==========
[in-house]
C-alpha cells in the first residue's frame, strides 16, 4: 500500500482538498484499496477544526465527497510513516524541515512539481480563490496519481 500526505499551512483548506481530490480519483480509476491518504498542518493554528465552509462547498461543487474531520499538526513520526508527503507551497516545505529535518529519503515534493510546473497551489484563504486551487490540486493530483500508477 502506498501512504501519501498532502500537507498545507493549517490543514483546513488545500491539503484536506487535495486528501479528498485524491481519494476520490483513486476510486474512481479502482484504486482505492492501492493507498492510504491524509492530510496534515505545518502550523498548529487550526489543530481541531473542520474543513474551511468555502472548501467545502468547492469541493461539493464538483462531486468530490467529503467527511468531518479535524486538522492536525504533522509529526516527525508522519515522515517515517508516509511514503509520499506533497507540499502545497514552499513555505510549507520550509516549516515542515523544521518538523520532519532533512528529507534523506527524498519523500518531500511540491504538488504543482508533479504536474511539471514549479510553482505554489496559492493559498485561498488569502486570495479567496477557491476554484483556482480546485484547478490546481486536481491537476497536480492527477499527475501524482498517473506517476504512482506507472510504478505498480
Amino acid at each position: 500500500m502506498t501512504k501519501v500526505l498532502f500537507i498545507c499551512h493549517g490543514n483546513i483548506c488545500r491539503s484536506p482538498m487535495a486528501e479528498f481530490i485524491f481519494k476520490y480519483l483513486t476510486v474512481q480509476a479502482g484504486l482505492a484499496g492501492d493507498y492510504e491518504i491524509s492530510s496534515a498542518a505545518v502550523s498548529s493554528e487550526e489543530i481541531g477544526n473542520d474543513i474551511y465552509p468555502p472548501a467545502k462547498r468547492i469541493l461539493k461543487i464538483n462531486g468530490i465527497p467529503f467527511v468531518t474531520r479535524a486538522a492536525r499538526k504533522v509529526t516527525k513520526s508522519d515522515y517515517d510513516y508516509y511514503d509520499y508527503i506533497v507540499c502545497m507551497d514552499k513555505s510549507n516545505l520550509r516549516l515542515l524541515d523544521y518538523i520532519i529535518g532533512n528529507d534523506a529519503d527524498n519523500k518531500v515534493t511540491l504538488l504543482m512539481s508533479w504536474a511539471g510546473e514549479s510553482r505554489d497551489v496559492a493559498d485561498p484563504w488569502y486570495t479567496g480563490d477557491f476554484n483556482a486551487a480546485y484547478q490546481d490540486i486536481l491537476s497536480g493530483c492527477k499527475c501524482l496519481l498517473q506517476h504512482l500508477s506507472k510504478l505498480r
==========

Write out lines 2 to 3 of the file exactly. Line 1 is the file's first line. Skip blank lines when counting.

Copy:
C-alpha cells in the first residue's frame, strides 16, 4: 500500500482538498484499496477544526465527497510513516524541515512539481480563490496519481 500526505499551512483548506481530490480519483480509476491518504498542518493554528465552509462547498461543487474531520499538526513520526508527503507551497516545505529535518529519503515534493510546473497551489484563504486551487490540486493530483500508477 502506498501512504501519501498532502500537507498545507493549517490543514483546513488545500491539503484536506487535495486528501479528498485524491481519494476520490483513486476510486474512481479502482484504486482505492492501492493507498492510504491524509492530510496534515505545518502550523498548529487550526489543530481541531473542520474543513474551511468555502472548501467545502468547492469541493461539493464538483462531486468530490467529503467527511468531518479535524486538522492536525504533522509529526516527525508522519515522515517515517508516509511514503509520499506533497507540499502545497514552499513555505510549507520550509516549516515542515523544521518538523520532519532533512528529507534523506527524498519523500518531500511540491504538488504543482508533479504536474511539471514549479510553482505554489496559492493559498485561498488569502486570495479567496477557491476554484483556482480546485484547478490546481486536481491537476497536480492527477499527475501524482498517473506517476504512482506507472510504478505498480
Amino acid at each position: 500500500m502506498t501512504k501519501v500526505l498532502f500537507i498545507c499551512h493549517g490543514n483546513i483548506c488545500r491539503s484536506p482538498m487535495a486528501e479528498f481530490i485524491f481519494k476520490y480519483l483513486t476510486v474512481q480509476a479502482g484504486l482505492a484499496g492501492d493507498y492510504e491518504i491524509s492530510s496534515a498542518a505545518v502550523s498548529s493554528e487550526e489543530i481541531g477544526n473542520d474543513i474551511y465552509p468555502p472548501a467545502k462547498r468547492i469541493l461539493k461543487i464538483n462531486g468530490i465527497p467529503f467527511v468531518t474531520r479535524a486538522a492536525r499538526k504533522v509529526t516527525k513520526s508522519d515522515y517515517d510513516y508516509y511514503d509520499y508527503i506533497v507540499c502545497m507551497d514552499k513555505s510549507n516545505l520550509r516549516l515542515l524541515d523544521y518538523i520532519i529535518g532533512n528529507d534523506a529519503d527524498n519523500k518531500v515534493t511540491l504538488l504543482m512539481s508533479w504536474a511539471g510546473e514549479s510553482r505554489d497551489v496559492a493559498d485561498p484563504w488569502y486570495t479567496g480563490d477557491f476554484n483556482a486551487a480546485y484547478q490546481d490540486i486536481l491537476s497536480g493530483c492527477k499527475c501524482l496519481l498517473q506517476h504512482l500508477s506507472k510504478l505498480r